After the meeting of Superintendent Bryant with the members of the A. F. L. Council, Irwin Griffin, special organizer for the International Association of Machinists, herein called the I. A. M., told Superintendent Bryant that he had learned there would be considerable mill work at the project; that the I. A. M. had approximately 500 machinists available who were qualified to do the work, and that Griffin, as their representative, wanted them assigned to do the mill work. In the course of the conversation, Bryant learned that the I. A. M. was not associated with the A. F. L. Council, and thereupon told Griffin that if the machinists wanted jobs on the project, they would have to come through the Paducah local of the Carpenters' Union because of the fact that Bryant had an agreement with the Council to furnish him the workmen. Griffin replied that if that were the case, he was afraid that not very many members of the I. A. M. would get any work on the job as there was little likelihood that they would be referred to the job by the Carpenters' organization. Bryant, however, suggested that Griffin meet with Vaughn, the business agent of the Carpenters' Union, and work out some kind of a compromise; and he expressed the fear to Griffin that if he were to hire members of the I. A. M., the Carpenters' Union would picket the project, as well as every job with which respondent was associated in Kentucky.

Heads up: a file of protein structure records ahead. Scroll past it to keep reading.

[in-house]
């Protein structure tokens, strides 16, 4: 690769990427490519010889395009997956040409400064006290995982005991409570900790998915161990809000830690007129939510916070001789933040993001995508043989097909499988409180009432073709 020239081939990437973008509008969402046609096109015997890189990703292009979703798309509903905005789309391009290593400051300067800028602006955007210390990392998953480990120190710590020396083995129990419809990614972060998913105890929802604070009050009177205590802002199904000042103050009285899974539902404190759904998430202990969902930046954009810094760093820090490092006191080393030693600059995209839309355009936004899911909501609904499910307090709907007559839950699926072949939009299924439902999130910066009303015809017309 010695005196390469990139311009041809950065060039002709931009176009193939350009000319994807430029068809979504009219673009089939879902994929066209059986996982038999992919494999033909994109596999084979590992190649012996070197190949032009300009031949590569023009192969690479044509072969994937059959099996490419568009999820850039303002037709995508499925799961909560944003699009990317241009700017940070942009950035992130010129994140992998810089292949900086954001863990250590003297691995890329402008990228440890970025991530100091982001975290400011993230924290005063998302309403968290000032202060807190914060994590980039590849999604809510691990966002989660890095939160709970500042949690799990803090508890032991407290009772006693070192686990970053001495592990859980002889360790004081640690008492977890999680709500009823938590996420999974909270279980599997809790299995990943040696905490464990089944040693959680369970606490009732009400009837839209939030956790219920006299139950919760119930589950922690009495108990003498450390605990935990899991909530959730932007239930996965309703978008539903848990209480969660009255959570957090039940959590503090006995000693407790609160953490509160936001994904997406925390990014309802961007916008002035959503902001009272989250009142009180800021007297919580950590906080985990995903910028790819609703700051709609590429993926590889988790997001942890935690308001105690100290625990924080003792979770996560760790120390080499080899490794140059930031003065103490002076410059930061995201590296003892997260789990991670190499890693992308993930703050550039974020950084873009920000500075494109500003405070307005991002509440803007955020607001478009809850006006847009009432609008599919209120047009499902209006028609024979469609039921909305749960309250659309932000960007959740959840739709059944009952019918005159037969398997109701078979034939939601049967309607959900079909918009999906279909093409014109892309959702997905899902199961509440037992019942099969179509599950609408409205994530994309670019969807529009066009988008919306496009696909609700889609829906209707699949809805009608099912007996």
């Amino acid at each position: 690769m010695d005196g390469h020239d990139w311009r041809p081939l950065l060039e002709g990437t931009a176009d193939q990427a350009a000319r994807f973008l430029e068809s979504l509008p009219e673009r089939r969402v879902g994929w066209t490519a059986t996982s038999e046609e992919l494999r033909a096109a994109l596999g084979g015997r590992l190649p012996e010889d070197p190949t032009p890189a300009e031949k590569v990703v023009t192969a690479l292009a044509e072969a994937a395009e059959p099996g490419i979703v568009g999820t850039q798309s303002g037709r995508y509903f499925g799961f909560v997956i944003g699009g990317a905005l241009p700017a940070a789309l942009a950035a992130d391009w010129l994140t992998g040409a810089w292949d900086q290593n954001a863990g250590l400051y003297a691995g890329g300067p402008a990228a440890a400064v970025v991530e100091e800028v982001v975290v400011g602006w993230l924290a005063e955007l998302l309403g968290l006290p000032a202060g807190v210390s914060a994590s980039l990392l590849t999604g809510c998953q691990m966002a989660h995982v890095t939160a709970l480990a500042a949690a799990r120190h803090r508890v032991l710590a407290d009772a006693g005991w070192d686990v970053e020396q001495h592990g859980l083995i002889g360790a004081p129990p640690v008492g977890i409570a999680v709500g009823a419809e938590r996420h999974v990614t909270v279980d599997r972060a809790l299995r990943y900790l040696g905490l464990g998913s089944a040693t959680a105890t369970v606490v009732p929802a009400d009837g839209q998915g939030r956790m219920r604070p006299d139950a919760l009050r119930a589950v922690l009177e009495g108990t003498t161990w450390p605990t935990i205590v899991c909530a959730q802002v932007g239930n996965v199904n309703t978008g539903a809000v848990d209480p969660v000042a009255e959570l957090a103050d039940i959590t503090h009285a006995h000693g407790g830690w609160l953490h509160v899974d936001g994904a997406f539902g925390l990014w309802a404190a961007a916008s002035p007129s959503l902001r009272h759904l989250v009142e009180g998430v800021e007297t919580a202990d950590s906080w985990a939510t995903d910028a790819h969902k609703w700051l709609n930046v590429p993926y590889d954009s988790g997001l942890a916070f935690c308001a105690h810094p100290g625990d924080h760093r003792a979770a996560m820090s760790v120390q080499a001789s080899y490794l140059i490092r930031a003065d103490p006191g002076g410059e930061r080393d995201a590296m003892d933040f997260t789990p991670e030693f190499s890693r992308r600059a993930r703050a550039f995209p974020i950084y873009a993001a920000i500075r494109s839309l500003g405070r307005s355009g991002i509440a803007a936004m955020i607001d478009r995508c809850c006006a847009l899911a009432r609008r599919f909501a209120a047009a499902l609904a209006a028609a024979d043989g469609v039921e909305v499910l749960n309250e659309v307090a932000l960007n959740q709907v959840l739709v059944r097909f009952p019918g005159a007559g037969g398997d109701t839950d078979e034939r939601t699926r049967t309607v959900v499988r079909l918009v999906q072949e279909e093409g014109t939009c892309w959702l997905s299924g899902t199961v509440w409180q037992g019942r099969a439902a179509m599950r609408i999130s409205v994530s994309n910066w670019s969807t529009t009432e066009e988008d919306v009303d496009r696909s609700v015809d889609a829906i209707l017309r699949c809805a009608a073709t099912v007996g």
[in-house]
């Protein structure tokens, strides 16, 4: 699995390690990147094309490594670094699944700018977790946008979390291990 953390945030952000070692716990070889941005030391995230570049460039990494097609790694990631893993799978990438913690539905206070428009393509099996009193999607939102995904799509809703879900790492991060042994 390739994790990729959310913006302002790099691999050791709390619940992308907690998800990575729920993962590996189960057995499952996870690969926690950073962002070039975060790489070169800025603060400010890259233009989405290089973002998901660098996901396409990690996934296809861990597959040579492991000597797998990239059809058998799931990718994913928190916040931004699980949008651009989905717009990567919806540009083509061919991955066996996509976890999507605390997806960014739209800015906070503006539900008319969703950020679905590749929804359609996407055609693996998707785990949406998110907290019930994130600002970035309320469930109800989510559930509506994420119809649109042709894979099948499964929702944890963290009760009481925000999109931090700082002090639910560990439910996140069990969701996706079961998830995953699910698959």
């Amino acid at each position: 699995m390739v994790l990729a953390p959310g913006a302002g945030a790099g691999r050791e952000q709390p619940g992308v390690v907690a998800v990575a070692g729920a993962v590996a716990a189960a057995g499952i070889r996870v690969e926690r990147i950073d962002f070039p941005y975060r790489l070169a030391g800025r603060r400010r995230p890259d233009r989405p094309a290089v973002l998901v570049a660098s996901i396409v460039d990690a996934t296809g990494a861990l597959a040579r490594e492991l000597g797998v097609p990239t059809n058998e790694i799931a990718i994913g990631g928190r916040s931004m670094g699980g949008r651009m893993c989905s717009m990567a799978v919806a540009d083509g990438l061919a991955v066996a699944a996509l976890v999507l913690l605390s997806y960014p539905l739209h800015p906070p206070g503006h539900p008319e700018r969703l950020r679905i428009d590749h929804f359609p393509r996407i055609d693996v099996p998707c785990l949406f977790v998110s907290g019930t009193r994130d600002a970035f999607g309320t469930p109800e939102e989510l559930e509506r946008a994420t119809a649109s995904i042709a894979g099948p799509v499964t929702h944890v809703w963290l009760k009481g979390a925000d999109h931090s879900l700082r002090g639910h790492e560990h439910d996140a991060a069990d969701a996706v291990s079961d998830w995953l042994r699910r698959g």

After this conversation with Superintendent Bryant, Griffin went to see Vaughn at his office and mentioned that he understood from Bryant that any men employed to do mill work on the project would have to be cleared through the Carpenters' Union at Paducah. Vaughn replied that this information was correct. Griffin then proposed that he submit to Vaughn the names of a number of machinists who were members of the I. A. M., and that for each carpenter millwright of the A. F. L. who was given work on the project, Vaughn would submit the name of one machinist. To this proposal, Vaughn replied that he already had all the men lined up who could be used on the project and refused to refer any machinists to the respondent company for such work. When Griffin reported this refusal of Vaughn to Bryant a few days later and asked whether he could send machinists out to see him directly, Bryant declined, stating that he was very sorry but that the machinists would have to come through the Carpenters' local because he had made an agreement with the A. F. L. and could not get out of it.